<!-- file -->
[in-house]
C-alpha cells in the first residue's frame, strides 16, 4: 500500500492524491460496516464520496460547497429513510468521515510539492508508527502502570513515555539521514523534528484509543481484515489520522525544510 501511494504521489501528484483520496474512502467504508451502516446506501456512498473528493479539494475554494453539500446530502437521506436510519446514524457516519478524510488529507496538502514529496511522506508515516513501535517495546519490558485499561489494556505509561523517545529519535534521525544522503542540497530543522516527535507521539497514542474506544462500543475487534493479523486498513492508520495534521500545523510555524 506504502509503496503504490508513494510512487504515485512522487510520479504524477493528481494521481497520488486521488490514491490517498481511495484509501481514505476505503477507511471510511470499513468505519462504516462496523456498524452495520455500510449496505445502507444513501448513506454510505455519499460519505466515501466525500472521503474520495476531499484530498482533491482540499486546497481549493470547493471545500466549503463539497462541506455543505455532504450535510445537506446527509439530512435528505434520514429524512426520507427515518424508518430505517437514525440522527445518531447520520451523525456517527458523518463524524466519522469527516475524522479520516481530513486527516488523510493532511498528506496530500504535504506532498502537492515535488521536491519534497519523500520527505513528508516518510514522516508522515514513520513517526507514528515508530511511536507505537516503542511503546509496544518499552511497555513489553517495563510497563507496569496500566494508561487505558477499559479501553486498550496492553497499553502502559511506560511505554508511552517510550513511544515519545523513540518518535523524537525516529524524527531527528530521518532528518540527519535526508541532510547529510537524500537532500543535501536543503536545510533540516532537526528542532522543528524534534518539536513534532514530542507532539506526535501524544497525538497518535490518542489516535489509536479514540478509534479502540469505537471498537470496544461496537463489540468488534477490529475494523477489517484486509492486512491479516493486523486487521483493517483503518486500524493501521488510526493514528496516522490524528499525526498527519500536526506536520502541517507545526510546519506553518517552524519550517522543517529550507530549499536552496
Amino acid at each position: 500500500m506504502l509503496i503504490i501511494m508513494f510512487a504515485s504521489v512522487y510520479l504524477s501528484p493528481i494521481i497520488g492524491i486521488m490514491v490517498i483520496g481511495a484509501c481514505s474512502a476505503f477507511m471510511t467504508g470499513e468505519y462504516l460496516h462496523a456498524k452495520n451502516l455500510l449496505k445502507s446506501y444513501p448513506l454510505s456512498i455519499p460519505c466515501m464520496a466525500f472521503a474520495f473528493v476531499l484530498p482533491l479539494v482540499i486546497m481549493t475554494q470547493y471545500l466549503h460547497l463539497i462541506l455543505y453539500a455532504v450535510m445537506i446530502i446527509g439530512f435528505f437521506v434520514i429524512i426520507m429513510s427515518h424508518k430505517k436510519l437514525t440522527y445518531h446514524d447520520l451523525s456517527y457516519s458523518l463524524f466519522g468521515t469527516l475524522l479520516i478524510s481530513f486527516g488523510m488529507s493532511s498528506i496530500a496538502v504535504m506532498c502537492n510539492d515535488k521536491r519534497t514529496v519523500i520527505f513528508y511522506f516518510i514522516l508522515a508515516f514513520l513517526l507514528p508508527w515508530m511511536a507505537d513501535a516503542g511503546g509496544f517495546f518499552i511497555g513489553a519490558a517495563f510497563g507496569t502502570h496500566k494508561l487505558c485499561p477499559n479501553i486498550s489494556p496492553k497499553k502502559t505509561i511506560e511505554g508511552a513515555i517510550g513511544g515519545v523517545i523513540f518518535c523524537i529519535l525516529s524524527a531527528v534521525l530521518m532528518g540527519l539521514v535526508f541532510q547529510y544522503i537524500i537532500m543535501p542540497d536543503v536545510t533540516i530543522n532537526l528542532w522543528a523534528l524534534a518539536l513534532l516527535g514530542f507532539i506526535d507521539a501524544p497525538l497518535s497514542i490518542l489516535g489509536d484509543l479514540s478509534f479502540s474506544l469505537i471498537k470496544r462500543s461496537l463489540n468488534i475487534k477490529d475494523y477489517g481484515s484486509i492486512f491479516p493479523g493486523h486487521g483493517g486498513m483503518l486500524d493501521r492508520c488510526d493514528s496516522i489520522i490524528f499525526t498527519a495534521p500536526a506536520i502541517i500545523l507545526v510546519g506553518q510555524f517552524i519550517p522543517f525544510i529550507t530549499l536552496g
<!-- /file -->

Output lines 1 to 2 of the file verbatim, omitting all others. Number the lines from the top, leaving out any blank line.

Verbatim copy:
[in-house]
C-alpha cells in the first residue's frame, strides 16, 4: 500500500492524491460496516464520496460547497429513510468521515510539492508508527502502570513515555539521514523534528484509543481484515489520522525544510 501511494504521489501528484483520496474512502467504508451502516446506501456512498473528493479539494475554494453539500446530502437521506436510519446514524457516519478524510488529507496538502514529496511522506508515516513501535517495546519490558485499561489494556505509561523517545529519535534521525544522503542540497530543522516527535507521539497514542474506544462500543475487534493479523486498513492508520495534521500545523510555524 506504502509503496503504490508513494510512487504515485512522487510520479504524477493528481494521481497520488486521488490514491490517498481511495484509501481514505476505503477507511471510511470499513468505519462504516462496523456498524452495520455500510449496505445502507444513501448513506454510505455519499460519505466515501466525500472521503474520495476531499484530498482533491482540499486546497481549493470547493471545500466549503463539497462541506455543505455532504450535510445537506446527509439530512435528505434520514429524512426520507427515518424508518430505517437514525440522527445518531447520520451523525456517527458523518463524524466519522469527516475524522479520516481530513486527516488523510493532511498528506496530500504535504506532498502537492515535488521536491519534497519523500520527505513528508516518510514522516508522515514513520513517526507514528515508530511511536507505537516503542511503546509496544518499552511497555513489553517495563510497563507496569496500566494508561487505558477499559479501553486498550496492553497499553502502559511506560511505554508511552517510550513511544515519545523513540518518535523524537525516529524524527531527528530521518532528518540527519535526508541532510547529510537524500537532500543535501536543503536545510533540516532537526528542532522543528524534534518539536513534532514530542507532539506526535501524544497525538497518535490518542489516535489509536479514540478509534479502540469505537471498537470496544461496537463489540468488534477490529475494523477489517484486509492486512491479516493486523486487521483493517483503518486500524493501521488510526493514528496516522490524528499525526498527519500536526506536520502541517507545526510546519506553518517552524519550517522543517529550507530549499536552496